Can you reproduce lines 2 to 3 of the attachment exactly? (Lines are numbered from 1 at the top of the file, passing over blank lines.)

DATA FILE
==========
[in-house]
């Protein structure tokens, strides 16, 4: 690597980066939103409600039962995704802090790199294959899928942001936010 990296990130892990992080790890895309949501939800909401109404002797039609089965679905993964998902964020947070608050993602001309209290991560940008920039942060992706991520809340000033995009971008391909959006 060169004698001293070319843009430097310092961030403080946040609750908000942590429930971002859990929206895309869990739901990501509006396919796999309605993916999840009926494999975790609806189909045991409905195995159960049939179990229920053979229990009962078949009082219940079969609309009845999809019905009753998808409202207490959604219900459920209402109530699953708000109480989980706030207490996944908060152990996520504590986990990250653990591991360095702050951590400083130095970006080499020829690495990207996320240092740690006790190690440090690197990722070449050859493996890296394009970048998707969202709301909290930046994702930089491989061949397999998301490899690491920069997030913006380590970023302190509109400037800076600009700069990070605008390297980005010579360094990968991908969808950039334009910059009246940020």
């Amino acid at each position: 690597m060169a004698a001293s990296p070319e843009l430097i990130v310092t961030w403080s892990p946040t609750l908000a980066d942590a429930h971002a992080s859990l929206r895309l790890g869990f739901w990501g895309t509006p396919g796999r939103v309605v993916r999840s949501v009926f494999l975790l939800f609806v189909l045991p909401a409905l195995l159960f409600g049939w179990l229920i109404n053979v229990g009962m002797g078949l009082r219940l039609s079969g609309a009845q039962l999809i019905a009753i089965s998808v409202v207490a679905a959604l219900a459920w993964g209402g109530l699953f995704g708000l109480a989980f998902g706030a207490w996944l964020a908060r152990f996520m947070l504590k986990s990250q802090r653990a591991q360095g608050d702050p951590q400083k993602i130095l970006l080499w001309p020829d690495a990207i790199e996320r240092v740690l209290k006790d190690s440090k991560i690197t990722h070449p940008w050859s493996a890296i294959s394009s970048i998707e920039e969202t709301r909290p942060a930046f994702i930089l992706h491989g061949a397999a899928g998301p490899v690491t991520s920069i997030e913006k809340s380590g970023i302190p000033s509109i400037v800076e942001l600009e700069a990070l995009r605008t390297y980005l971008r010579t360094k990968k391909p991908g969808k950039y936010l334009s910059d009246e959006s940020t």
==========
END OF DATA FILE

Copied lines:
């Protein structure tokens, strides 16, 4: 690597980066939103409600039962995704802090790199294959899928942001936010 990296990130892990992080790890895309949501939800909401109404002797039609089965679905993964998902964020947070608050993602001309209290991560940008920039942060992706991520809340000033995009971008391909959006 060169004698001293070319843009430097310092961030403080946040609750908000942590429930971002859990929206895309869990739901990501509006396919796999309605993916999840009926494999975790609806189909045991409905195995159960049939179990229920053979229990009962078949009082219940079969609309009845999809019905009753998808409202207490959604219900459920209402109530699953708000109480989980706030207490996944908060152990996520504590986990990250653990591991360095702050951590400083130095970006080499020829690495990207996320240092740690006790190690440090690197990722070449050859493996890296394009970048998707969202709301909290930046994702930089491989061949397999998301490899690491920069997030913006380590970023302190509109400037800076600009700069990070605008390297980005010579360094990968991908969808950039334009910059009246940020």
């Amino acid at each position: 690597m060169a004698a001293s990296p070319e843009l430097i990130v310092t961030w403080s892990p946040t609750l908000a980066d942590a429930h971002a992080s859990l929206r895309l790890g869990f739901w990501g895309t509006p396919g796999r939103v309605v993916r999840s949501v009926f494999l975790l939800f609806v189909l045991p909401a409905l195995l159960f409600g049939w179990l229920i109404n053979v229990g009962m002797g078949l009082r219940l039609s079969g609309a009845q039962l999809i019905a009753i089965s998808v409202v207490a679905a959604l219900a459920w993964g209402g109530l699953f995704g708000l109480a989980f998902g706030a207490w996944l964020a908060r152990f996520m947070l504590k986990s990250q802090r653990a591991q360095g608050d702050p951590q400083k993602i130095l970006l080499w001309p020829d690495a990207i790199e996320r240092v740690l209290k006790d190690s440090k991560i690197t990722h070449p940008w050859s493996a890296i294959s394009s970048i998707e920039e969202t709301r909290p942060a930046f994702i930089l992706h491989g061949a397999a899928g998301p490899v690491t991520s920069i997030e913006k809340s380590g970023i302190p000033s509109i400037v800076e942001l600009e700069a990070l995009r605008t390297y980005l971008r010579t360094k990968k391909p991908g969808k950039y936010l334009s910059d009246e959006s940020t």